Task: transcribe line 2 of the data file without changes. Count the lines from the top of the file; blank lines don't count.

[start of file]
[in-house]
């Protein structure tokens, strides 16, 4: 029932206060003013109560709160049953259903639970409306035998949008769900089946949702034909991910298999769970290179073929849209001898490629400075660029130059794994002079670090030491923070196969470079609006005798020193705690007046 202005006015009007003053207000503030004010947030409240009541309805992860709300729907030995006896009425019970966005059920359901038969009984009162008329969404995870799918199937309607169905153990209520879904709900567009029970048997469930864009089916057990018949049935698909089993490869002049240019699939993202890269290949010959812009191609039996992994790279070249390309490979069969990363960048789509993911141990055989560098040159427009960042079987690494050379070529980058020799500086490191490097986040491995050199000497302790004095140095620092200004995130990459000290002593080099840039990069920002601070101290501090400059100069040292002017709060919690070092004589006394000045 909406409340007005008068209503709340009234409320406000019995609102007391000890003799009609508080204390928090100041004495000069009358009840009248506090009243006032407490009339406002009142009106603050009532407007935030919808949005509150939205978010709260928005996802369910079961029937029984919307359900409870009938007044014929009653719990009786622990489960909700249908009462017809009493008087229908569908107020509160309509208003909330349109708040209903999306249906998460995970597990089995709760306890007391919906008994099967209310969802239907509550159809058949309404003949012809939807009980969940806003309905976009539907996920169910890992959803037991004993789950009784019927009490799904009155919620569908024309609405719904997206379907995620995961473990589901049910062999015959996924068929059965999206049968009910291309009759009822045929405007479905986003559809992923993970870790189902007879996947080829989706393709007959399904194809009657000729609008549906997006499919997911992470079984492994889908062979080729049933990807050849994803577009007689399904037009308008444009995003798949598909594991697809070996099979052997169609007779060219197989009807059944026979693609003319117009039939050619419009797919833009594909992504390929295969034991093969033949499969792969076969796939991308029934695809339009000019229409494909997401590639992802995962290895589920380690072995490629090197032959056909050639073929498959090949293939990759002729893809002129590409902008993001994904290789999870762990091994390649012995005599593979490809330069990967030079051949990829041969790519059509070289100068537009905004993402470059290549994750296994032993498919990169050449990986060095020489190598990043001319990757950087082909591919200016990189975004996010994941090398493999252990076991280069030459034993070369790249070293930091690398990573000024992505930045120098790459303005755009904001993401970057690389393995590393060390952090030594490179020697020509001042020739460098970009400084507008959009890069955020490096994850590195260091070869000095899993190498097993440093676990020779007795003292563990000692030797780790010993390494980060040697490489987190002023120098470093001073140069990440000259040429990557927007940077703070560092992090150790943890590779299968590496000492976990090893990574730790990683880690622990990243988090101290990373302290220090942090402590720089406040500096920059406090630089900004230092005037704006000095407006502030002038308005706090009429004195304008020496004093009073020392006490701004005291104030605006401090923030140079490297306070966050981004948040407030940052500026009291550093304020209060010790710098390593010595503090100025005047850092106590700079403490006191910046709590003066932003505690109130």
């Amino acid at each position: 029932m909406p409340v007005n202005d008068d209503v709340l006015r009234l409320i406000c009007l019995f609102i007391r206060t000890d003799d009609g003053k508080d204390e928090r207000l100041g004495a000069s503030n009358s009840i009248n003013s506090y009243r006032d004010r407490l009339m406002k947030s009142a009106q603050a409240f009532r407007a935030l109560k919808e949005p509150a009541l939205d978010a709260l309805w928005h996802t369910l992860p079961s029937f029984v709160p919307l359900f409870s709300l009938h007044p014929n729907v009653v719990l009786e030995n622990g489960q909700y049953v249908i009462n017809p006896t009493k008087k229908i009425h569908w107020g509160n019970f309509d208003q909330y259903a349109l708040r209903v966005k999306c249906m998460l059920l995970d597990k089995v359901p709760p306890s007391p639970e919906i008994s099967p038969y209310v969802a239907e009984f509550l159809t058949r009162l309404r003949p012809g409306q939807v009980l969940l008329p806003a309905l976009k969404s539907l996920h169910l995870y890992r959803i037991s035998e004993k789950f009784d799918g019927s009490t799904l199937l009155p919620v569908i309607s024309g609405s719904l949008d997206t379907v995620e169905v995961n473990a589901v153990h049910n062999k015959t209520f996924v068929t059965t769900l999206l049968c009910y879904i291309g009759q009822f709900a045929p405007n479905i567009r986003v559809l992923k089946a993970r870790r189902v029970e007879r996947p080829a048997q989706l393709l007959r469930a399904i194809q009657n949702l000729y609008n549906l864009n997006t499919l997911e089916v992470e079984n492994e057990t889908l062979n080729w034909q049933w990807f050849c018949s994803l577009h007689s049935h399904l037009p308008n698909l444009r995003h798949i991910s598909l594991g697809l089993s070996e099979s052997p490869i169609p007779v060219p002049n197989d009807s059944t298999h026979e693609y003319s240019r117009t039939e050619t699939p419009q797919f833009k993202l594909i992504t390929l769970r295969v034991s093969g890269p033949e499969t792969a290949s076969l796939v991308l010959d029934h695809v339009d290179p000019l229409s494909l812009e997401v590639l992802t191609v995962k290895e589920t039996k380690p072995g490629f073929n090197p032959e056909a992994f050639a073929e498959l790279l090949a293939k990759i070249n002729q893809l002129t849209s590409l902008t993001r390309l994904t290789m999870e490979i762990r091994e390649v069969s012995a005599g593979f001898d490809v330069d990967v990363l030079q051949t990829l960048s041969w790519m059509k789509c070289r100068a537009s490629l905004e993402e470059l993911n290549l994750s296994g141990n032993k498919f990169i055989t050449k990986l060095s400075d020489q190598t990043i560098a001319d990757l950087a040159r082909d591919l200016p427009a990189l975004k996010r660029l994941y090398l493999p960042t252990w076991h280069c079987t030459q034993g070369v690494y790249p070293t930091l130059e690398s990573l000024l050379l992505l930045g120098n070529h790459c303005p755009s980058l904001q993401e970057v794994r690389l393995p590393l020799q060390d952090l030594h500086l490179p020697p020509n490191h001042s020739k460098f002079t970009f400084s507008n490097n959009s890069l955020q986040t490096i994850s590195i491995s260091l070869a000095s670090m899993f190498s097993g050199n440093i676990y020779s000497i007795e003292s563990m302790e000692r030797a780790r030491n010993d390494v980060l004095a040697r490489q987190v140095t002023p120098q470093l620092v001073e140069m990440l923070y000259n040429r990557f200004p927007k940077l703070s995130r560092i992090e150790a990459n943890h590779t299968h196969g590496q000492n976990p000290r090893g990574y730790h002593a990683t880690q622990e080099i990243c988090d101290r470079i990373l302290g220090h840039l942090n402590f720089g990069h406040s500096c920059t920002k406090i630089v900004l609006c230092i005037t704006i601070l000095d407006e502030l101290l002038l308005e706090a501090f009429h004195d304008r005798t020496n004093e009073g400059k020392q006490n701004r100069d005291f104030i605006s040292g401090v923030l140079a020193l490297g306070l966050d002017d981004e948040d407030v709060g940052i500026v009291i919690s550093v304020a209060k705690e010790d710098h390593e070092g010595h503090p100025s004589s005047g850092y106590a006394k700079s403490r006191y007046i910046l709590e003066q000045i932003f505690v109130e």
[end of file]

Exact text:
């Protein structure tokens, strides 16, 4: 029932206060003013109560709160049953259903639970409306035998949008769900089946949702034909991910298999769970290179073929849209001898490629400075660029130059794994002079670090030491923070196969470079609006005798020193705690007046 202005006015009007003053207000503030004010947030409240009541309805992860709300729907030995006896009425019970966005059920359901038969009984009162008329969404995870799918199937309607169905153990209520879904709900567009029970048997469930864009089916057990018949049935698909089993490869002049240019699939993202890269290949010959812009191609039996992994790279070249390309490979069969990363960048789509993911141990055989560098040159427009960042079987690494050379070529980058020799500086490191490097986040491995050199000497302790004095140095620092200004995130990459000290002593080099840039990069920002601070101290501090400059100069040292002017709060919690070092004589006394000045 909406409340007005008068209503709340009234409320406000019995609102007391000890003799009609508080204390928090100041004495000069009358009840009248506090009243006032407490009339406002009142009106603050009532407007935030919808949005509150939205978010709260928005996802369910079961029937029984919307359900409870009938007044014929009653719990009786622990489960909700249908009462017809009493008087229908569908107020509160309509208003909330349109708040209903999306249906998460995970597990089995709760306890007391919906008994099967209310969802239907509550159809058949309404003949012809939807009980969940806003309905976009539907996920169910890992959803037991004993789950009784019927009490799904009155919620569908024309609405719904997206379907995620995961473990589901049910062999015959996924068929059965999206049968009910291309009759009822045929405007479905986003559809992923993970870790189902007879996947080829989706393709007959399904194809009657000729609008549906997006499919997911992470079984492994889908062979080729049933990807050849994803577009007689399904037009308008444009995003798949598909594991697809070996099979052997169609007779060219197989009807059944026979693609003319117009039939050619419009797919833009594909992504390929295969034991093969033949499969792969076969796939991308029934695809339009000019229409494909997401590639992802995962290895589920380690072995490629090197032959056909050639073929498959090949293939990759002729893809002129590409902008993001994904290789999870762990091994390649012995005599593979490809330069990967030079051949990829041969790519059509070289100068537009905004993402470059290549994750296994032993498919990169050449990986060095020489190598990043001319990757950087082909591919200016990189975004996010994941090398493999252990076991280069030459034993070369790249070293930091690398990573000024992505930045120098790459303005755009904001993401970057690389393995590393060390952090030594490179020697020509001042020739460098970009400084507008959009890069955020490096994850590195260091070869000095899993190498097993440093676990020779007795003292563990000692030797780790010993390494980060040697490489987190002023120098470093001073140069990440000259040429990557927007940077703070560092992090150790943890590779299968590496000492976990090893990574730790990683880690622990990243988090101290990373302290220090942090402590720089406040500096920059406090630089900004230092005037704006000095407006502030002038308005706090009429004195304008020496004093009073020392006490701004005291104030605006401090923030140079490297306070966050981004948040407030940052500026009291550093304020209060010790710098390593010595503090100025005047850092106590700079403490006191910046709590003066932003505690109130």